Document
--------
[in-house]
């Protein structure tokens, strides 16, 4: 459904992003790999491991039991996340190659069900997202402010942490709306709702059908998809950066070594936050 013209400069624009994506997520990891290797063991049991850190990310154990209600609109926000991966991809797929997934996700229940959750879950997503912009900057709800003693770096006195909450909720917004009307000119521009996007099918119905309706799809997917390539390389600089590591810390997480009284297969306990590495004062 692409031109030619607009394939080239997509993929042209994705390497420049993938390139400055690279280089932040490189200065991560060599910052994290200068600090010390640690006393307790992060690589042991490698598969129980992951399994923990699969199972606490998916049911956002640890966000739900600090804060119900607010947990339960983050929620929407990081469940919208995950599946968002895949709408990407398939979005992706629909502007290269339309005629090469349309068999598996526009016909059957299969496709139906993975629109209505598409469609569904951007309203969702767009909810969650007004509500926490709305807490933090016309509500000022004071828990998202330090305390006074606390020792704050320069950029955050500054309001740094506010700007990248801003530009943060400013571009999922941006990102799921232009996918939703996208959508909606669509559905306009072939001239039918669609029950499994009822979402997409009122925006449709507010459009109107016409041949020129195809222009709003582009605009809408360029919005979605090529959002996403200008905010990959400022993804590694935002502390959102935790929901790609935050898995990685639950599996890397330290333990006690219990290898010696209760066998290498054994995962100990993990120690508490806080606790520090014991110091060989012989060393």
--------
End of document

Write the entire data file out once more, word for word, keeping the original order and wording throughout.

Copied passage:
[in-house]
């Protein structure tokens, strides 16, 4: 459904992003790999491991039991996340190659069900997202402010942490709306709702059908998809950066070594936050 013209400069624009994506997520990891290797063991049991850190990310154990209600609109926000991966991809797929997934996700229940959750879950997503912009900057709800003693770096006195909450909720917004009307000119521009996007099918119905309706799809997917390539390389600089590591810390997480009284297969306990590495004062 692409031109030619607009394939080239997509993929042209994705390497420049993938390139400055690279280089932040490189200065991560060599910052994290200068600090010390640690006393307790992060690589042991490698598969129980992951399994923990699969199972606490998916049911956002640890966000739900600090804060119900607010947990339960983050929620929407990081469940919208995950599946968002895949709408990407398939979005992706629909502007290269339309005629090469349309068999598996526009016909059957299969496709139906993975629109209505598409469609569904951007309203969702767009909810969650007004509500926490709305807490933090016309509500000022004071828990998202330090305390006074606390020792704050320069950029955050500054309001740094506010700007990248801003530009943060400013571009999922941006990102799921232009996918939703996208959508909606669509559905306009072939001239039918669609029950499994009822979402997409009122925006449709507010459009109107016409041949020129195809222009709003582009605009809408360029919005979605090529959002996403200008905010990959400022993804590694935002502390959102935790929901790609935050898995990685639950599996890397330290333990006690219990290898010696209760066998290498054994995962100990993990120690508490806080606790520090014991110091060989012989060393």